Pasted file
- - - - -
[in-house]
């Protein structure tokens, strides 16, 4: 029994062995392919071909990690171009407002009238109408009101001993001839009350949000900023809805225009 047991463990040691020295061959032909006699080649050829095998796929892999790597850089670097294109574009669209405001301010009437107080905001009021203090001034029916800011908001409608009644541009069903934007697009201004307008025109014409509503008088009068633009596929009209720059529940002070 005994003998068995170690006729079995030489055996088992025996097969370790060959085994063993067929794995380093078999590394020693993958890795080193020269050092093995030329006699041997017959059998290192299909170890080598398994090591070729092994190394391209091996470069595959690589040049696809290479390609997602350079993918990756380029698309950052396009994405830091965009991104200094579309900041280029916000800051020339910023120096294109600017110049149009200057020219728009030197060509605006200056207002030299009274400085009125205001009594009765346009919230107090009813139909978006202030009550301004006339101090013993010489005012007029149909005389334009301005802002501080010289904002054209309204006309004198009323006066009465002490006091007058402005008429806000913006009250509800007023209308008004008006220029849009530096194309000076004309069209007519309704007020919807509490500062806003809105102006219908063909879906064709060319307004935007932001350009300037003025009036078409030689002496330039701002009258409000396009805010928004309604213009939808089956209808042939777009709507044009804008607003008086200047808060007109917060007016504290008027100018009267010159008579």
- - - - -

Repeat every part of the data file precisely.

[in-house]
């Protein structure tokens, strides 16, 4: 029994062995392919071909990690171009407002009238109408009101001993001839009350949000900023809805225009 047991463990040691020295061959032909006699080649050829095998796929892999790597850089670097294109574009669209405001301010009437107080905001009021203090001034029916800011908001409608009644541009069903934007697009201004307008025109014409509503008088009068633009596929009209720059529940002070 005994003998068995170690006729079995030489055996088992025996097969370790060959085994063993067929794995380093078999590394020693993958890795080193020269050092093995030329006699041997017959059998290192299909170890080598398994090591070729092994190394391209091996470069595959690589040049696809290479390609997602350079993918990756380029698309950052396009994405830091965009991104200094579309900041280029916000800051020339910023120096294109600017110049149009200057020219728009030197060509605006200056207002030299009274400085009125205001009594009765346009919230107090009813139909978006202030009550301004006339101090013993010489005012007029149909005389334009301005802002501080010289904002054209309204006309004198009323006066009465002490006091007058402005008429806000913006009250509800007023209308008004008006220029849009530096194309000076004309069209007519309704007020919807509490500062806003809105102006219908063909879906064709060319307004935007932001350009300037003025009036078409030689002496330039701002009258409000396009805010928004309604213009939808089956209808042939777009709507044009804008607003008086200047808060007109917060007016504290008027100018009267010159008579």